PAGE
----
Date Awarded


Document Type


Degree Name

Master of Science (M.Sc.)


Virginia Institute of Marine Science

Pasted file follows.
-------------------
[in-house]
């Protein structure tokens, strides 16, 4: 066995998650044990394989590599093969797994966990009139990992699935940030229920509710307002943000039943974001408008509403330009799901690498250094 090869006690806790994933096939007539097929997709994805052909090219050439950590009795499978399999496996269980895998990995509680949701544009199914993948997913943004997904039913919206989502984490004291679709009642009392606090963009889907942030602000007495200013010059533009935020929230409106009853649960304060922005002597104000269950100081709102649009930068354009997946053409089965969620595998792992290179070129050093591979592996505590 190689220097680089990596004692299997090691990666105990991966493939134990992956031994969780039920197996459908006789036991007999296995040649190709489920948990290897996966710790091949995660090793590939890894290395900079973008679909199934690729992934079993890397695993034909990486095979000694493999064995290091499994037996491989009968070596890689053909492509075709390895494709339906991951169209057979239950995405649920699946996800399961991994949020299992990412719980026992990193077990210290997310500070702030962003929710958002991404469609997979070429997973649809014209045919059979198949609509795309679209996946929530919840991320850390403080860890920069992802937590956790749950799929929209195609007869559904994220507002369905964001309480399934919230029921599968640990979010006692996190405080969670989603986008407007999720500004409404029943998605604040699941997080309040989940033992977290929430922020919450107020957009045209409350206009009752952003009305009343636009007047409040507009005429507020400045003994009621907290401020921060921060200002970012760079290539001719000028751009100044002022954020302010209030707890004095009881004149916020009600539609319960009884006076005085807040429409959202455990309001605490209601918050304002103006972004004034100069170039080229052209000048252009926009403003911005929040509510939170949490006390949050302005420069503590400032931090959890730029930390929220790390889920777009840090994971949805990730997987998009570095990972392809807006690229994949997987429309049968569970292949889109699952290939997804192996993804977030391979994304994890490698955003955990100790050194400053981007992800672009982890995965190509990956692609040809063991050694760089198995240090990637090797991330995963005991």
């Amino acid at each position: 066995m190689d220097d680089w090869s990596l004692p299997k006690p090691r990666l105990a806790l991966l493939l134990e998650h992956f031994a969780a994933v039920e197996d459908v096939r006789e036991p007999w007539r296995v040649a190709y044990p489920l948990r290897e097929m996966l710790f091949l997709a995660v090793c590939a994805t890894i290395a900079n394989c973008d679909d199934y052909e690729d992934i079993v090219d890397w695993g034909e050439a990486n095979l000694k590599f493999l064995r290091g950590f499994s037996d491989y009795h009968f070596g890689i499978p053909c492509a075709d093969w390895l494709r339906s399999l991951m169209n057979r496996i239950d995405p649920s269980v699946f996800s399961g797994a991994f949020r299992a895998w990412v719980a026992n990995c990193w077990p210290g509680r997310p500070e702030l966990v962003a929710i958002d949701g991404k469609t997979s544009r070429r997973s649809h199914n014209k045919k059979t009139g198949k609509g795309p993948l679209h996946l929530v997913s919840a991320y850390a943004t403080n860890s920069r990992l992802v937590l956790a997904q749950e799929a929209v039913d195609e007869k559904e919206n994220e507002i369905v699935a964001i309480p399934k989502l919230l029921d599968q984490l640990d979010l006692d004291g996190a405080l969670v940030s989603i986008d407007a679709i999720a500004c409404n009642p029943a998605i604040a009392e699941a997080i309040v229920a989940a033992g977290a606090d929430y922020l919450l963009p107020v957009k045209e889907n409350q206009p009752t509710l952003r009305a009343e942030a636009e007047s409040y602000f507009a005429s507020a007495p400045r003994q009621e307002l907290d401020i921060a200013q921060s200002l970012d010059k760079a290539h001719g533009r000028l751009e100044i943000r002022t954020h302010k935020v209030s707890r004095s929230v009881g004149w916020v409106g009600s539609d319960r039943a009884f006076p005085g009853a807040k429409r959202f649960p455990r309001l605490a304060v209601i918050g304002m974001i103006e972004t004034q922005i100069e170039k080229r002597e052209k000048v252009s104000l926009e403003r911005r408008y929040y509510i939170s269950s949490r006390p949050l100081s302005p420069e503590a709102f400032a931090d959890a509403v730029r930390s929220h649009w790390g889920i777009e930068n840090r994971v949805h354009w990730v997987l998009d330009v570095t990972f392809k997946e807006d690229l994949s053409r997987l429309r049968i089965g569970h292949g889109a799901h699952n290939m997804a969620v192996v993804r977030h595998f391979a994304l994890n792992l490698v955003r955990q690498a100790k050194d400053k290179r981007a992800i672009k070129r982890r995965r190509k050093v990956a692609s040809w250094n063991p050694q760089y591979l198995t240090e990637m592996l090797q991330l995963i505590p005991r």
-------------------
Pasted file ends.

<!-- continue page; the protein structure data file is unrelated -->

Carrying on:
In 1999 a mass mortality of the American lobster (Homarus americanus) occurred in western Long Island Sound (WLIS). Although the etiology remains unknown, warm bottom water temperature, hypoxia, heavy metal poisoning, and pesticides have been suggested as casual factors. Subsequently, lobsters from WLIS have continued to display symptoms of morbidity that include lethargy and cloudy grey eyes, caused by idiopathic lesions. The effects of these lesions on lobster vision are unknown. We therefore used electoretinography (ERG) to document changes in visual function in lobsters obtained from WLIS, while simultaneously using histology to quantify the extent of damage. Of the lobsters collected from WLIS, seventy three percent showed damage to photoreceptors and optic nerve fibers including necrosis of the optic nerve, breakdown of the rhabdom, and hemocyte infiltration through the basement membrane into the ommatidia. Animals with more than 15% of photoreceptors exhibiting histological damage also exhibited markedly reduced responses to 10 ms flashes of a broad-spectrum white light. Specifically, the maximum voltage (Vmax) response was significantly lower and occurred at a lower light intensity as compared to responses from lobsters without idiopathic lesions. Lobsters from outside WLIS did not show such reduced changes to their vision. Lobsters from WLIS still appear to be subjected to an unknown stressor with an idiopathic etiology that is causing significant functional damage to their visual system.



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